In this study, optical spectra were detected using an imaging spectrograph (SpectraPro 300, Princeton Instruments, Acton, Mass.) equipped with a grating blazed at 750 nm, connected to a front-illuminated CCD camera (PI-MAX3 RB GEN II, Princeton Instruments, Acton, Mass.) cooled to . The system was placed outside of the treatment room, and light was collected using a 13 m long fiber bundle (Zlight, Latvia) comprised of seven 400 μm diameter silica fibers in a hexagonal tip geometry (see Fig. 1). For every experiment, the fiber tip was placed in the center of the radiation beam at the phantom surface. An analog trigger out voltage was obtained from the linear accelerator control unit and fed into the external trigger port of the CCD camera using a BNC cable. In an iterative manner, the delay between the falling edge of the trigger signal and rising edge of the linear accelerator beam on pulse was found to be 3 μs. The trigger delay, gate width, and frequency were used in conjunction with the LIGHTFIELD software package (Princeton Instruments, Acton, Mass.) for accurate gating and signal acquisition from the spectrometer-CCD coupled system (see Fig. 2).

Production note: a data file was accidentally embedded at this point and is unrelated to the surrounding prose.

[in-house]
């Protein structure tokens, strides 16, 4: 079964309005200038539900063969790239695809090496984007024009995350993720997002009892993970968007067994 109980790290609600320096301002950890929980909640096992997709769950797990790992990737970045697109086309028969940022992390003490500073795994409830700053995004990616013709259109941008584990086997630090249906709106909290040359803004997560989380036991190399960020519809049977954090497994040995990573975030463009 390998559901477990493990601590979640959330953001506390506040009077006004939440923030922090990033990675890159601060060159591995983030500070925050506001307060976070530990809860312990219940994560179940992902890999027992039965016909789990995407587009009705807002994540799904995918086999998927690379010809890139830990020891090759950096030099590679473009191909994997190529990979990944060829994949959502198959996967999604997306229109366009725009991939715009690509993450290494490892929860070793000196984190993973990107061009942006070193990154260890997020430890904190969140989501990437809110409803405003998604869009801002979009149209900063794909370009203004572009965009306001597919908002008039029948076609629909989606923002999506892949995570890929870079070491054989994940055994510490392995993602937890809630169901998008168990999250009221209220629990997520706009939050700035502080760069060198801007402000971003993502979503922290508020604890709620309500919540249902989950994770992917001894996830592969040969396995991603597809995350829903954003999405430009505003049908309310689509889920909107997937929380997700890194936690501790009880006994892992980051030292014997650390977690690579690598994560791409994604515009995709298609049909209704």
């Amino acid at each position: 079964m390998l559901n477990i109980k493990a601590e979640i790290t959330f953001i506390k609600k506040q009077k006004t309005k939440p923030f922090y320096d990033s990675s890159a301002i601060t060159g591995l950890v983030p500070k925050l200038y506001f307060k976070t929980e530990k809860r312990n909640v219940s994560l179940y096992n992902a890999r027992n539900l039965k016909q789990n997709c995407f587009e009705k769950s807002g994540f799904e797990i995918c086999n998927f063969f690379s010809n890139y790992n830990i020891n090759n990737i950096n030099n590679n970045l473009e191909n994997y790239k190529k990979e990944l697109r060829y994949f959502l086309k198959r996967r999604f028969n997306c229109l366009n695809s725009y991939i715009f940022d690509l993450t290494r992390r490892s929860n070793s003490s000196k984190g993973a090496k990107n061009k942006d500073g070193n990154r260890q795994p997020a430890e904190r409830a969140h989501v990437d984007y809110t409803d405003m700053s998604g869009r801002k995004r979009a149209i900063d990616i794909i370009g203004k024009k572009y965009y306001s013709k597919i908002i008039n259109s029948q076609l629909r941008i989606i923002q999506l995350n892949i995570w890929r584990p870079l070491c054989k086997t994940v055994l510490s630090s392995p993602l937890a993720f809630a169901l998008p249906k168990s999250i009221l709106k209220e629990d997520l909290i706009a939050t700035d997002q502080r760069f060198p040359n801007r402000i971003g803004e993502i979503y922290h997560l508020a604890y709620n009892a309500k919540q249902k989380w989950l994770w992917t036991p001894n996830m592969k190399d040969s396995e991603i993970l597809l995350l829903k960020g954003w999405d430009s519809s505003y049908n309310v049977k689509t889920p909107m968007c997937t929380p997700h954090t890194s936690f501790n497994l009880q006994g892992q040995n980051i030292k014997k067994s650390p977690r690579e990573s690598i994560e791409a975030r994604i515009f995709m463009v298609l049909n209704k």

Spectra were first acquired in a scattering phantom composed of phosphate-buffered solution and 1% Intralipid (Sigma Aldrich, Saint Louis, MO) (see Fig. 3). For all experiments, a 18 MeV radiation beam at a dose rate of was used to maximize the Cherenkov emission. Each spectrum was acquired at gain by averaging 1000 consecutive frames for a total acquisition time of approximately 6 s, corresponding to an acceptable treatment dose of . The gated signal spectrum was triggered externally by the linear accelerator with the beam and ambient lights on. Similarly, the ambient lights spectrum was triggered internally with the beam off and gating parameters identical to that of the gated signal. Isolation of the Cherenkov emission signal was obtained by calculating the difference between the two. All spectra were subject to background subtraction to account for characteristic system noise buildup at the high gain. The results, shown in Fig. 3(a), demonstrate that gated acquisition is successful in reducing the ambient lights signal to a low-intensity DC signal similar to noise. The signal-to-noise ratio for the Cherenkov was for this acquisition in an individual pixel on the CCD, and signal to background () was 72, whereas similar acquisition in a nongated manner would have much less than unity. This means the signal is readily measured in this subdued lighting, and small lighting offsets can be subtracted off as need be.